strongly influence the opportunities for women in elected office (Lovenduski and Norris 1993).

Nevertheless the electoral system functions as a facilitating mechanism, which allows for easier

implementation of measures within parties, like affirmative action for female candidates.

Conclusion: Choosing an Electoral System

Often the choice of electoral system seems mechanistic - constitutional engineering designed to

bring about certain objectives. But the issue of how the electoral system functions have consequences,

which reflect essentially, contested concepts of representative democracy. For advocates of responsible

party government the most important considerations are that elections (not the subsequent process of

coalition building) should be decisive for the outcome. The leading party should be empowered to try to

implement their programme during their full term of office, without depending upon the support of minority

parties. The government, and individual MPs, remains accountable for their actions to the public. And at

periodic intervals the electorate should be allowed to judge their record, and vote for alternative parties

accordingly. Minor parties in third or fourth place are discriminated against for the sake of governability.

In this perspective proportional elections can produce indecisive outcomes, unstable regimes,

disproportionate power for minor parties in ‘kingmaker’ roles, and a lack of clear-cut accountability

and transparency in decision-making.

In contrast proponents of proportional systems argue that the electoral system should promote a

process of conciliation and coalition building within government. Parties above a minimum threshold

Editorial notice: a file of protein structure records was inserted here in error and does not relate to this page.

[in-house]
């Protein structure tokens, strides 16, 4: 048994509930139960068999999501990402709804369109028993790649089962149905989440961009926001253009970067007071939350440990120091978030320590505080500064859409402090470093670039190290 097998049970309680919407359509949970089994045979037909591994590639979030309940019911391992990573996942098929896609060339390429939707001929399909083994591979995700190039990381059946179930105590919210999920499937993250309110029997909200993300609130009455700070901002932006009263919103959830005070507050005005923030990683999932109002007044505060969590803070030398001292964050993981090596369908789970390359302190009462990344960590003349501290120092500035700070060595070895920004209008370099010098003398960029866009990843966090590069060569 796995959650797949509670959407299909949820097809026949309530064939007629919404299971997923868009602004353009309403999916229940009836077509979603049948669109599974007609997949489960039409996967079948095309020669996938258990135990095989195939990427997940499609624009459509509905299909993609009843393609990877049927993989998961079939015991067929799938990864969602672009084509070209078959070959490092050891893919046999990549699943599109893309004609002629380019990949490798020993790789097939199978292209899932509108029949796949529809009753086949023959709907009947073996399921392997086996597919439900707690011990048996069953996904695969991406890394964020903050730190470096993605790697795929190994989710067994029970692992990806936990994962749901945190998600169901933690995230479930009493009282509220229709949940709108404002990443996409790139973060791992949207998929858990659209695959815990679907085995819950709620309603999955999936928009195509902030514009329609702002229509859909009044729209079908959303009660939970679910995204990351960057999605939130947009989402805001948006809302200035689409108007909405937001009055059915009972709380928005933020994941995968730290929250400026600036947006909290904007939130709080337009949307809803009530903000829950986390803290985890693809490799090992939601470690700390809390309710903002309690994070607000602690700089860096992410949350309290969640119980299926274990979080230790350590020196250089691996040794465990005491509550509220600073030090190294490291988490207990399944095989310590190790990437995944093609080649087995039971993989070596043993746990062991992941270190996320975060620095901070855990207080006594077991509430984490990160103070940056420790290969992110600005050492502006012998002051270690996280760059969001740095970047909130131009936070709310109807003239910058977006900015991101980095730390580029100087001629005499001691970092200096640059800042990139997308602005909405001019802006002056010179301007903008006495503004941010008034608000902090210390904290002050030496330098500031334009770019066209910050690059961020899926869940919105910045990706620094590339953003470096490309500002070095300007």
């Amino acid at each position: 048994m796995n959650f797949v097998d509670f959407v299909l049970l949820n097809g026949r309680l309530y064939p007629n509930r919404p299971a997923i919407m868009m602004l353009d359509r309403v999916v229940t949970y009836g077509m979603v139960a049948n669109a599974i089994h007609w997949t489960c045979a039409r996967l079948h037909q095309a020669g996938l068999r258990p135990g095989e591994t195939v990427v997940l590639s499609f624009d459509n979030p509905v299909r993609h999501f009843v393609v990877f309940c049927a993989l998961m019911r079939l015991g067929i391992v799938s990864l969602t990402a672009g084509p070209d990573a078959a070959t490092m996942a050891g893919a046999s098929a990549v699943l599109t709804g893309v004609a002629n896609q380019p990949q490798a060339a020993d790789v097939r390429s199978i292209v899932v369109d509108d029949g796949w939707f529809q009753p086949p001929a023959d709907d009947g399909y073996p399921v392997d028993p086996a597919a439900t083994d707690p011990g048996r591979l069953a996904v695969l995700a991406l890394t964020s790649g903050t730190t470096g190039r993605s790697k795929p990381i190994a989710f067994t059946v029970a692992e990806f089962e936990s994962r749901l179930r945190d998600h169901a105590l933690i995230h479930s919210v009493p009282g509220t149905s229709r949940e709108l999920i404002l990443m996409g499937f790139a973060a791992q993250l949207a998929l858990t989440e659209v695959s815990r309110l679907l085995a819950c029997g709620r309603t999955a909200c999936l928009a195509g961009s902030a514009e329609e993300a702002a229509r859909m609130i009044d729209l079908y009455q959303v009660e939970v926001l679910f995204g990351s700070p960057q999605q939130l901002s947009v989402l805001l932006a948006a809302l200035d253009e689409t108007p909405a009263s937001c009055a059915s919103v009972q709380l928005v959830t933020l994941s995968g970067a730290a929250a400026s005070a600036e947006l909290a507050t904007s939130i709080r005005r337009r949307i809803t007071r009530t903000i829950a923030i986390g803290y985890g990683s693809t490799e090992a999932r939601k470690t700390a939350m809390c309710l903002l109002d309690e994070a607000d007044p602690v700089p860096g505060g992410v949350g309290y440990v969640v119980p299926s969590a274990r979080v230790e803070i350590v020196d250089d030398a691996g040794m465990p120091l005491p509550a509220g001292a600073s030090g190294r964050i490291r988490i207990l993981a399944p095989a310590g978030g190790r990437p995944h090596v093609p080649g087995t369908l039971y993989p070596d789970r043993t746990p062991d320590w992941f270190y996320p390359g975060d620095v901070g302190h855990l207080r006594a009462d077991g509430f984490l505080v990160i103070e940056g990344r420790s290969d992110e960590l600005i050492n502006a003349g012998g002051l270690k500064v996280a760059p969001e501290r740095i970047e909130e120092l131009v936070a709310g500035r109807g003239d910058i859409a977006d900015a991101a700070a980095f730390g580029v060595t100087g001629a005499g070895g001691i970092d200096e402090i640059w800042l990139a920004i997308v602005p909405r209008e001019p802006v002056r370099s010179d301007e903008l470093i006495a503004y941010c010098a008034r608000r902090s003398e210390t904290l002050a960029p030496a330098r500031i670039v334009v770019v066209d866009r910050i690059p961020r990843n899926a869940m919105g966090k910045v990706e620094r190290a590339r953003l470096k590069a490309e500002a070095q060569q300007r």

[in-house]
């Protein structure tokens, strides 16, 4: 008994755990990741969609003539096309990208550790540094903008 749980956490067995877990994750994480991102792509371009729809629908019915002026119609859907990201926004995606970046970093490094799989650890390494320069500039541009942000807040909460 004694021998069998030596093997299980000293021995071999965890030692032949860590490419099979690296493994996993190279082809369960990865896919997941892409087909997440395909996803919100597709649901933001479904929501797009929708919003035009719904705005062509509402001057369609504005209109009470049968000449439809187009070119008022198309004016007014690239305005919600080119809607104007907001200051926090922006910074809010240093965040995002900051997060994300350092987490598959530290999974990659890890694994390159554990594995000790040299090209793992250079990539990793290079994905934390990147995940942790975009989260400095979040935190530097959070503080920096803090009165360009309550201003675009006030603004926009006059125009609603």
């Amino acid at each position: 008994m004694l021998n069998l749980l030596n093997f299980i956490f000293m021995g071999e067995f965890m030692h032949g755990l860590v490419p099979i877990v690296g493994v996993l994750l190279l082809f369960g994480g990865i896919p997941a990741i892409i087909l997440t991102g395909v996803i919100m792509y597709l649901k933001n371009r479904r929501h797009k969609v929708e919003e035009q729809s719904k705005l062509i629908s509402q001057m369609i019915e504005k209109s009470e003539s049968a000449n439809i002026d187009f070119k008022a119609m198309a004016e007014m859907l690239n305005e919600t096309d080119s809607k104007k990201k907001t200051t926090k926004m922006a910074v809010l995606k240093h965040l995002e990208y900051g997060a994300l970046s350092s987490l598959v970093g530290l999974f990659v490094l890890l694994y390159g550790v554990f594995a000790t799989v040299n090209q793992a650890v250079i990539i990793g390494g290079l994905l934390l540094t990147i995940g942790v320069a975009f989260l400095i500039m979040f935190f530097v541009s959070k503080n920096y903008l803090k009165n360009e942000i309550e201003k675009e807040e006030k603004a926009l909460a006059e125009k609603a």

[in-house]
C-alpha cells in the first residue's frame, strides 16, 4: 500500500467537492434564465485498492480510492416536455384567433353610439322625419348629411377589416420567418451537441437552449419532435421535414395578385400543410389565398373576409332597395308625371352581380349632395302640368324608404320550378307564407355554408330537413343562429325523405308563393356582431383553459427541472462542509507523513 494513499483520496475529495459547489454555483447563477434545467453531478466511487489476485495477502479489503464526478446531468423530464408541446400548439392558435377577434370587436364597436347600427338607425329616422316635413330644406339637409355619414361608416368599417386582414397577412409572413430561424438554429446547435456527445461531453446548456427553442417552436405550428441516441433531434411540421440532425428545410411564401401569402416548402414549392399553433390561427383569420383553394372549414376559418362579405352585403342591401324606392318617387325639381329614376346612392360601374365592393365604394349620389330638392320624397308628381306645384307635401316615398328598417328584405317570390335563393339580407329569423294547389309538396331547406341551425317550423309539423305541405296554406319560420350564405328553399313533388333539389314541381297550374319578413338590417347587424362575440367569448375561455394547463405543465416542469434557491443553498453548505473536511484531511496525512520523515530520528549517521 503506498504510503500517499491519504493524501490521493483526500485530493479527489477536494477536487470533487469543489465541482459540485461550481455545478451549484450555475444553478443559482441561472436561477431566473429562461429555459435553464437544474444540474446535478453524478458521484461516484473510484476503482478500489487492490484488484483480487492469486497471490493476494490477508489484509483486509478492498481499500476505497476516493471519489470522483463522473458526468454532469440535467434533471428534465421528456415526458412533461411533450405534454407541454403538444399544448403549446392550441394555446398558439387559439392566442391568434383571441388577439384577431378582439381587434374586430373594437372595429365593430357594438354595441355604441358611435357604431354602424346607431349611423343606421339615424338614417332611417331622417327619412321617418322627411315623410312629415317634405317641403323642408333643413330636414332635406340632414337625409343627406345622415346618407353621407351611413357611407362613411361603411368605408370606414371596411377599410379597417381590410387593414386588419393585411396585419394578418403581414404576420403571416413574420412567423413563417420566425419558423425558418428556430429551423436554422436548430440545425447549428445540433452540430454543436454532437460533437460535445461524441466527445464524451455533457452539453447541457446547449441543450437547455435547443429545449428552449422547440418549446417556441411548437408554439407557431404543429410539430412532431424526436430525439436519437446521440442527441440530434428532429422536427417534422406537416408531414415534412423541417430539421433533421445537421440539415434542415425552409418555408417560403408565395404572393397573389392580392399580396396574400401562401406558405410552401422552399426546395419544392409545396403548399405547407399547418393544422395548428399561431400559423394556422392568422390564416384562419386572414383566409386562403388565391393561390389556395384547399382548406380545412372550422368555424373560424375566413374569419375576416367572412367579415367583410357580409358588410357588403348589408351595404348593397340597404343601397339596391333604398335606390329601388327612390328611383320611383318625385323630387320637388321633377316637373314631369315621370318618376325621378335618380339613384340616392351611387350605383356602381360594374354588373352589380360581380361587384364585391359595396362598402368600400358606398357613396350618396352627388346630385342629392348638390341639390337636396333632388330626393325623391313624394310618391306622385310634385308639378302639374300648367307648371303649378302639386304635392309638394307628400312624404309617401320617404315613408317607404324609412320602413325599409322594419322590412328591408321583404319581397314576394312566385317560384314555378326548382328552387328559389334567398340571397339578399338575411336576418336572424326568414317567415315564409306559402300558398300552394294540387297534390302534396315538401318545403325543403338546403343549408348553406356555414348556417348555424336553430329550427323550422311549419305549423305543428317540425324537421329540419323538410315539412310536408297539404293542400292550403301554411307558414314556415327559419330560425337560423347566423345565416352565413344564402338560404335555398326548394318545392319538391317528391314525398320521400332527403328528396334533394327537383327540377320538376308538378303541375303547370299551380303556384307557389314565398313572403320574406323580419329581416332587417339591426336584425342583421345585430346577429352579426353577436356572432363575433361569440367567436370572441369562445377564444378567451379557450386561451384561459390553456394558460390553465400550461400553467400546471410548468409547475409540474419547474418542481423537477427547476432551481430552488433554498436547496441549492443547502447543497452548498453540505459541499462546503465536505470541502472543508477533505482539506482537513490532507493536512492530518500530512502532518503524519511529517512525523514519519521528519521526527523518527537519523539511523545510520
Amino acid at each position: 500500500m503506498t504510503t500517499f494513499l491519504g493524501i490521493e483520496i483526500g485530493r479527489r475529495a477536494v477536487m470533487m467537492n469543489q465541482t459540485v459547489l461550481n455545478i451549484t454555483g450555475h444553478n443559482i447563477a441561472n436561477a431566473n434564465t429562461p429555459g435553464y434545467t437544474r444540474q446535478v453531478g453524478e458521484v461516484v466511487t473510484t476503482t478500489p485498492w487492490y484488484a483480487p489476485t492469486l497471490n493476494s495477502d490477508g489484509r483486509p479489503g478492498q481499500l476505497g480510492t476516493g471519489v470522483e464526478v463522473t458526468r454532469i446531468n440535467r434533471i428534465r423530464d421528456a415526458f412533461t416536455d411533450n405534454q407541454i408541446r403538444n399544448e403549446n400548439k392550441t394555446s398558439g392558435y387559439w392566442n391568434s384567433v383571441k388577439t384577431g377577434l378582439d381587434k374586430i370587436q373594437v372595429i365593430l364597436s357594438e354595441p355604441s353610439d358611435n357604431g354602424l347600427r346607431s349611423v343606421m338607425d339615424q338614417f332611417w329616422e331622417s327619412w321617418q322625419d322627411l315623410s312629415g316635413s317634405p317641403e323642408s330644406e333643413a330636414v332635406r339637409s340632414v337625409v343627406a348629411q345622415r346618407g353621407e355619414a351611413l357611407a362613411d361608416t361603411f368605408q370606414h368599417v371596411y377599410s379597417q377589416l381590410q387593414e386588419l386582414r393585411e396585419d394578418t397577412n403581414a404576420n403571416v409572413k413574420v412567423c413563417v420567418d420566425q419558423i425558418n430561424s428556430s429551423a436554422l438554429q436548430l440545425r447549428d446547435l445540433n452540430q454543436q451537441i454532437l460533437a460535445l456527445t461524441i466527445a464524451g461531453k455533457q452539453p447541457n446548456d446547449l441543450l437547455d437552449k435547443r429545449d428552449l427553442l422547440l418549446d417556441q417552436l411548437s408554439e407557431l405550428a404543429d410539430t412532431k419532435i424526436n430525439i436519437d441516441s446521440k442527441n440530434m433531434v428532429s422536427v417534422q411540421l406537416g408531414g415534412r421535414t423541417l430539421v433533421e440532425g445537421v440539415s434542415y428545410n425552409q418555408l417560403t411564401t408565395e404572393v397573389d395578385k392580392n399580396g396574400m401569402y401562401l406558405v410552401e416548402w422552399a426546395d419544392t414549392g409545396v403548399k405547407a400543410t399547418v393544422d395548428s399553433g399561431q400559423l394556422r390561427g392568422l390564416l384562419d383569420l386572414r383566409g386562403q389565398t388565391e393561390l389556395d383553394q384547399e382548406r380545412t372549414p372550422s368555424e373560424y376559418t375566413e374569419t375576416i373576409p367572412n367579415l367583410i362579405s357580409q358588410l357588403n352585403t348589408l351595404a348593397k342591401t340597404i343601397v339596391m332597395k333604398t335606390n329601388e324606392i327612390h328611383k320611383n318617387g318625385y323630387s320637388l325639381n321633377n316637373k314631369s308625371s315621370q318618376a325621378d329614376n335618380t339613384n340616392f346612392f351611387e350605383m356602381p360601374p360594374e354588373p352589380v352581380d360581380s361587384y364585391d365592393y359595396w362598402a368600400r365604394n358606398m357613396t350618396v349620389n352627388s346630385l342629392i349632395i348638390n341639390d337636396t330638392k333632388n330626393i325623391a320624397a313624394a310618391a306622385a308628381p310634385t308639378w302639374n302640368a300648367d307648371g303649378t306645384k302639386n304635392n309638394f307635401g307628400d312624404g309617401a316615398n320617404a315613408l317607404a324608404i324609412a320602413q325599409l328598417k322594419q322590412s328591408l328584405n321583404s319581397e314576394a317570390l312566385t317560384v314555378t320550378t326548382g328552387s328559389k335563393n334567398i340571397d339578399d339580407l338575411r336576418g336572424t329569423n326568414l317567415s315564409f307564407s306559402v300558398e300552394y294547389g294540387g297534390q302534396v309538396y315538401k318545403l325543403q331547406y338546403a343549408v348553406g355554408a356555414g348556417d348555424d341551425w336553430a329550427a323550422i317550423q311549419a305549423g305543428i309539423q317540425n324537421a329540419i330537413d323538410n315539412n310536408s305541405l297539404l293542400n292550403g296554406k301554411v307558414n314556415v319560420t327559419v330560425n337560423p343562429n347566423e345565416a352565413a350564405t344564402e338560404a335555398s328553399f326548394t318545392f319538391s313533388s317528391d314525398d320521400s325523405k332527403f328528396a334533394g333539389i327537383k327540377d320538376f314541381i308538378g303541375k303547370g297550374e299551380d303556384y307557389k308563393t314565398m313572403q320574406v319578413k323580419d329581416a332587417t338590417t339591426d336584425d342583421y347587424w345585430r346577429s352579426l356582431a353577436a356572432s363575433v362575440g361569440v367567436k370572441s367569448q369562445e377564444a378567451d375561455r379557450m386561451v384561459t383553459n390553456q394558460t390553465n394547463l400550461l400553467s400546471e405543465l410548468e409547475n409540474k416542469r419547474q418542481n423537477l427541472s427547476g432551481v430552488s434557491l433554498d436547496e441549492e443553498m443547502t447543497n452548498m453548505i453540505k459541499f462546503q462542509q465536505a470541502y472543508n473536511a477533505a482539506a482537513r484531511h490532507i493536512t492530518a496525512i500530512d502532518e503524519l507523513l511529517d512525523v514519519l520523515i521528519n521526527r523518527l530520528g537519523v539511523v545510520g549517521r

should be included in the legislature in rough proportion to their level of electoral support. The parties in

government should therefore craft policies based on a consensus among the coalition partners.

Moreover the composition of parliament should reflect the main divisions in the social composition of the

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Materiale didattico per il corso di Politica comparata del prof. Marco Giuliani. Trattasi dell'articolo di Pippa Norris dal titolo "Choosing Electoral Systems: Proportional, Majoritarian and Mixed Systems" all'interno del quale sono analizzate le caratteristiche dei diversi sistemi elettorali in relazione alle esigenze di riforma del sistema britannico.


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Corso di laurea: Corso di laurea in scienze internazionali e istituzioni europee
SSD:
Università: Milano - Unimi
A.A.: 2011-2012

I contenuti di questa pagina costituiscono rielaborazioni personali del Publisher Atreyu di informazioni apprese con la frequenza delle lezioni di Politica comparata e studio autonomo di eventuali libri di riferimento in preparazione dell'esame finale o della tesi. Non devono intendersi come materiale ufficiale dell'università Milano - Unimi o del prof Giuliani Marco.